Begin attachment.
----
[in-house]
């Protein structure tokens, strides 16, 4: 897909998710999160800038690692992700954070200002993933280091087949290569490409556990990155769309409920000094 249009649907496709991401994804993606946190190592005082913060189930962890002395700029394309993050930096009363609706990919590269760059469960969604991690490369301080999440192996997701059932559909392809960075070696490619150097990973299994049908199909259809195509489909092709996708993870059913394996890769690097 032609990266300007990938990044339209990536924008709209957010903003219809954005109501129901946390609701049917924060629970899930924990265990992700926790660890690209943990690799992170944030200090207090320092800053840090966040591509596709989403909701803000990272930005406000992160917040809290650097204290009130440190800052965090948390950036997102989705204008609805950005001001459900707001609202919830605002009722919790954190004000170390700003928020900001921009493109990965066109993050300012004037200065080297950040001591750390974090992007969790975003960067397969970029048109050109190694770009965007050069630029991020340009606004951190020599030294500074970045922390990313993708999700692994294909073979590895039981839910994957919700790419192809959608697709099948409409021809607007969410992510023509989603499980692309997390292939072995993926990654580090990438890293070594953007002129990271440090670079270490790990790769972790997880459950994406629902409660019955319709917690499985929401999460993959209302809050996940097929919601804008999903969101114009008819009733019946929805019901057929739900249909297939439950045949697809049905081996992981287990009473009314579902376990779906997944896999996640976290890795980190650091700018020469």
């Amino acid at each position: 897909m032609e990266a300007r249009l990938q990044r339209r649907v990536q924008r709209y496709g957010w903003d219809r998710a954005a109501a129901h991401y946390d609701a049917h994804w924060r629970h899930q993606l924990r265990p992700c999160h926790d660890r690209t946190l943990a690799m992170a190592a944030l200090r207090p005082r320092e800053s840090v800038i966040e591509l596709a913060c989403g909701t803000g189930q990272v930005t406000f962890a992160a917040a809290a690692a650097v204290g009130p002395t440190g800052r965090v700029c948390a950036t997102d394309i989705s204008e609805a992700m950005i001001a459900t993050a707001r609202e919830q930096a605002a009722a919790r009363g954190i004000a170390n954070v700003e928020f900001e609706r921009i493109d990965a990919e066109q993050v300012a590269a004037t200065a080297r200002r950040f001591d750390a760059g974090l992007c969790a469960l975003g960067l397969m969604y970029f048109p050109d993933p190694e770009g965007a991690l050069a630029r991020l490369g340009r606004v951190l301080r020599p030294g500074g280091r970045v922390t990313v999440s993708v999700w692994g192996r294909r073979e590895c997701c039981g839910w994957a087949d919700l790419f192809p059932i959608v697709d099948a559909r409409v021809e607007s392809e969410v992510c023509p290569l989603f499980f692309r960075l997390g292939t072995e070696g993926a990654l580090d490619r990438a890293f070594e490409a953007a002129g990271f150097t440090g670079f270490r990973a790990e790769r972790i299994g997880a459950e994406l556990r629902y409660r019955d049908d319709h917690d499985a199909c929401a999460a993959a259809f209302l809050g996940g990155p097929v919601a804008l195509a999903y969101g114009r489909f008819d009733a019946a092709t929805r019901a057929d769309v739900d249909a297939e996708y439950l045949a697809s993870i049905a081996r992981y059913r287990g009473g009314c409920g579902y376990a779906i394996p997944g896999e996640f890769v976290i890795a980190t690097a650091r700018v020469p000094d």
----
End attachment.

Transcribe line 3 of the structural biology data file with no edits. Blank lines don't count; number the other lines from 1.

């Amino acid at each position: 897909m032609e990266a300007r249009l990938q990044r339209r649907v990536q924008r709209y496709g957010w903003d219809r998710a954005a109501a129901h991401y946390d609701a049917h994804w924060r629970h899930q993606l924990r265990p992700c999160h926790d660890r690209t946190l943990a690799m992170a190592a944030l200090r207090p005082r320092e800053s840090v800038i966040e591509l596709a913060c989403g909701t803000g189930q990272v930005t406000f962890a992160a917040a809290a690692a650097v204290g009130p002395t440190g800052r965090v700029c948390a950036t997102d394309i989705s204008e609805a992700m950005i001001a459900t993050a707001r609202e919830q930096a605002a009722a919790r009363g954190i004000a170390n954070v700003e928020f900001e609706r921009i493109d990965a990919e066109q993050v300012a590269a004037t200065a080297r200002r950040f001591d750390a760059g974090l992007c969790a469960l975003g960067l397969m969604y970029f048109p050109d993933p190694e770009g965007a991690l050069a630029r991020l490369g340009r606004v951190l301080r020599p030294g500074g280091r970045v922390t990313v999440s993708v999700w692994g192996r294909r073979e590895c997701c039981g839910w994957a087949d919700l790419f192809p059932i959608v697709d099948a559909r409409v021809e607007s392809e969410v992510c023509p290569l989603f499980f692309r960075l997390g292939t072995e070696g993926a990654l580090d490619r990438a890293f070594e490409a953007a002129g990271f150097t440090g670079f270490r990973a790990e790769r972790i299994g997880a459950e994406l556990r629902y409660r019955d049908d319709h917690d499985a199909c929401a999460a993959a259809f209302l809050g996940g990155p097929v919601a804008l195509a999903y969101g114009r489909f008819d009733a019946a092709t929805r019901a057929d769309v739900d249909a297939e996708y439950l045949a697809s993870i049905a081996r992981y059913r287990g009473g009314c409920g579902y376990a779906i394996p997944g896999e996640f890769v976290i890795a980190t690097a650091r700018v020469p000094d």